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Stories of Boat Related Mishaps and Experiences | Soundings Online Column

Working the water with photographer Jay Fleming

baywatch_flemingThe first few times I worked with photographer Jay Fleming, I began to toy around with the possibility that he might be a vampire. “Meet me at my place at 4 a.m.,” his text read after I asked him to tag along for a story I was writing about a World War II ship graveyard off the Potomac River.



My hopes and dreams for the coming year

bb_ethanolThe cover date of the Soundings issue you’re reading is January 2017. As I write this, I wonder where 2016 went, a question that pops up frequently as I age. To figure that out, let’s revisit a few Bay topics from the past 12 months and make a Bottom of the Bay “Hopes and Dreams List” for 2017.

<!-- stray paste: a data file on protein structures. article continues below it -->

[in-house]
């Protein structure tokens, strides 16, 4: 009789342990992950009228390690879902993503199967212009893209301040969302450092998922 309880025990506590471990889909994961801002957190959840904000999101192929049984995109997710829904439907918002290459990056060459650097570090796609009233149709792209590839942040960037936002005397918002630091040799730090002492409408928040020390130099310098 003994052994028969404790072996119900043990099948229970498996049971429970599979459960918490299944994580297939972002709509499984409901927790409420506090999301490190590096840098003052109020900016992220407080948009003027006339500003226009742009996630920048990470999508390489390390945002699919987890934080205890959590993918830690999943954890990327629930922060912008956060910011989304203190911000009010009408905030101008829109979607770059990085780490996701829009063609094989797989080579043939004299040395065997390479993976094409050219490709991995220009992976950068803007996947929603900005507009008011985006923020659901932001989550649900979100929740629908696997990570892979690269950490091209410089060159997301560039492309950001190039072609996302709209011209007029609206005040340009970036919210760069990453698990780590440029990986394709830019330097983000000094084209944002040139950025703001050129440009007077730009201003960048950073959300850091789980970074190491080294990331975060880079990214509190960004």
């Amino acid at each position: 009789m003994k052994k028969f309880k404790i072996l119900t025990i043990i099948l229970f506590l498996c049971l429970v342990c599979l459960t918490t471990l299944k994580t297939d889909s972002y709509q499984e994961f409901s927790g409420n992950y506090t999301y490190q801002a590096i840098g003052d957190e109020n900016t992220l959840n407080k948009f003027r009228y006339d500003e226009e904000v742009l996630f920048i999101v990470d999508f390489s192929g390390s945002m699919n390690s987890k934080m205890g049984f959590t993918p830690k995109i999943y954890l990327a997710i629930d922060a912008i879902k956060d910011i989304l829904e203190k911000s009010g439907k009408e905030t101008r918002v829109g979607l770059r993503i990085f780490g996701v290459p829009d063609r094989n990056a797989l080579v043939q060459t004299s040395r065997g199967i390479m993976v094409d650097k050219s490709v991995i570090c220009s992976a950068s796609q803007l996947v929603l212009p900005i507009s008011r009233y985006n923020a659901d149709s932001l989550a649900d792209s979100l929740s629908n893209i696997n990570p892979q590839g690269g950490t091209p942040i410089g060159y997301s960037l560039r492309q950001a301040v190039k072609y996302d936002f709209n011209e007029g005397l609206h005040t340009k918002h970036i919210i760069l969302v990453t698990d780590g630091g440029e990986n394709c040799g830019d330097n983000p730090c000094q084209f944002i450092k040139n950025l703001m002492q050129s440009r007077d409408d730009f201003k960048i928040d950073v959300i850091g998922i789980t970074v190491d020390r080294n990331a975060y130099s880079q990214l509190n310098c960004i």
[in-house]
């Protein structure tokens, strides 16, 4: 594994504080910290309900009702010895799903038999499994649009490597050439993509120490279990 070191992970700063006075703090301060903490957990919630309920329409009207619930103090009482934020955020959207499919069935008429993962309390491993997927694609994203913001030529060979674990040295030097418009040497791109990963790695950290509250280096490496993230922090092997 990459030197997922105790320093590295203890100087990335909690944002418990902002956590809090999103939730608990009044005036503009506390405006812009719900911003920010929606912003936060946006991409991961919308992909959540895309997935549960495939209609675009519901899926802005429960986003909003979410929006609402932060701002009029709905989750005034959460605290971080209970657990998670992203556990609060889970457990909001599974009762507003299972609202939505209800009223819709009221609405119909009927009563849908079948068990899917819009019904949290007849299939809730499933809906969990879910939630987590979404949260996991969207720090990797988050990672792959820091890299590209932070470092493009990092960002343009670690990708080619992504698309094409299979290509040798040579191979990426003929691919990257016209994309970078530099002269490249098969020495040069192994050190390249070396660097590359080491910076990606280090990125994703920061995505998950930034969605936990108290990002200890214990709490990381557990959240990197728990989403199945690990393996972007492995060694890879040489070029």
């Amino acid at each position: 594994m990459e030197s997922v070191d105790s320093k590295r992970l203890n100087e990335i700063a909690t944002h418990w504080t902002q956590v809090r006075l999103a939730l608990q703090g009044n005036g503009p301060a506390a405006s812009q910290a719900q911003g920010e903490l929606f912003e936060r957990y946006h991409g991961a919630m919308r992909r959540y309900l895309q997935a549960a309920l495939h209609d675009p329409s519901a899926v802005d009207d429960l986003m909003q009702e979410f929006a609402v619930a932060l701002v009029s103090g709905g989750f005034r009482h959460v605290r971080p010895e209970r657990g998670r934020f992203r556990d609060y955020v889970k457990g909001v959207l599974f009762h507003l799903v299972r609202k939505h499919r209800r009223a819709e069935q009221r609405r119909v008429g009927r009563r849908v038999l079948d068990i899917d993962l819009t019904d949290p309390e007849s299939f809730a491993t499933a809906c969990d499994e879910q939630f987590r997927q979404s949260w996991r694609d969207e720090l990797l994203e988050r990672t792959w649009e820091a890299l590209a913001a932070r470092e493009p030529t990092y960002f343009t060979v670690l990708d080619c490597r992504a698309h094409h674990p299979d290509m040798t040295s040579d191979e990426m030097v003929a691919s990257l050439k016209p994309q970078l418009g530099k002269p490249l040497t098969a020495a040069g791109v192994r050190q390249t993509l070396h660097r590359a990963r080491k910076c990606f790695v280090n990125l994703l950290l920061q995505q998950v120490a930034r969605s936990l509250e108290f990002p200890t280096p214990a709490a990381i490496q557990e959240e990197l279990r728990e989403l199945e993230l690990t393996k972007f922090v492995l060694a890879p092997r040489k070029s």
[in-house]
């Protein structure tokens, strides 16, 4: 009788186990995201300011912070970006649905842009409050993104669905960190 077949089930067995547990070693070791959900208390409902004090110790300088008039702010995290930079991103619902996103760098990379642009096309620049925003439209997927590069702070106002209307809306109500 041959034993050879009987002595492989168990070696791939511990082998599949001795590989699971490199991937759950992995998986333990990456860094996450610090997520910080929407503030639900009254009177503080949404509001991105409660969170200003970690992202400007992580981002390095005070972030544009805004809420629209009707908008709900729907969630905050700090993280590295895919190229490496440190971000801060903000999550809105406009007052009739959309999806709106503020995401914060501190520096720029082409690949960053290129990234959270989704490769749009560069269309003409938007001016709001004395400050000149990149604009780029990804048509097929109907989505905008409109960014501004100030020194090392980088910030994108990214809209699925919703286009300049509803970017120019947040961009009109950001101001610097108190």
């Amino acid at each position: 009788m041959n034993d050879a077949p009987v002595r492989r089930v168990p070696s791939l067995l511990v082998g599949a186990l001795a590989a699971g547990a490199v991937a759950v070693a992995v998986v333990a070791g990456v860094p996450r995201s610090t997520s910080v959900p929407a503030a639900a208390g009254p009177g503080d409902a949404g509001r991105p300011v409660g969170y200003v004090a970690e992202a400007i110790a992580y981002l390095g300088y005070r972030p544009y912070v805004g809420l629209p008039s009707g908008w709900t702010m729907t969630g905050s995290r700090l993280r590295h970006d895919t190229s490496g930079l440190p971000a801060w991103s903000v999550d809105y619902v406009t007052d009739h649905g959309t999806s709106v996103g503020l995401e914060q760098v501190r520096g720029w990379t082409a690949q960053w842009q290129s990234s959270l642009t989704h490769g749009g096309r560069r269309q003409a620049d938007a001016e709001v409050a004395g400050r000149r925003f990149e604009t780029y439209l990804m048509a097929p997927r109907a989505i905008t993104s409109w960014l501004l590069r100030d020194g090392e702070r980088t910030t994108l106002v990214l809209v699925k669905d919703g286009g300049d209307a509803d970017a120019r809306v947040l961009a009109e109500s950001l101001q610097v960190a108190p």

Edna E. Lockwood: last of her kind

lockwood1You’d have a tired bottom, too, if yours were 127 years old. That’s the case with the Edna E. Lockwood, an historic, log-bottom Chesapeake Bay sailing bugeye that’s getting a new lease on life at the Chesapeake Bay Maritime Museum in St. Michaels, Maryland.



Can an oyster shooter burgee be a flag of convenience?

Initially, our plan to move to the Bottom of the Bay included residency here primarily in the spring and fall, with long stays aboard our Bristol 41.1, Skylark, in Maine during the summer and somewhere warmer in the winter. The financial collapse of 2008 eliminated that as a retirement plan and set me on my current career as a year-round yacht broker and resident of Portsmouth, Virginia, with just a short jaunt back to Maine in the summer.



Restoration saves the last of the log-built buyboats

crockett_baywatchThe buyboat F.D. Crockett was in sad shape. Built in 1924 by Alexander Gaines with a Lathrop gasoline engine, she began her career moving cargo along the creeks and rivers of Virginia’s Tidewater peninsula and was later adapted for use as a dredge boat, harvesting oysters and crabs on Lower Chesapeake Bay.

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fbtwit yt

Great Gear,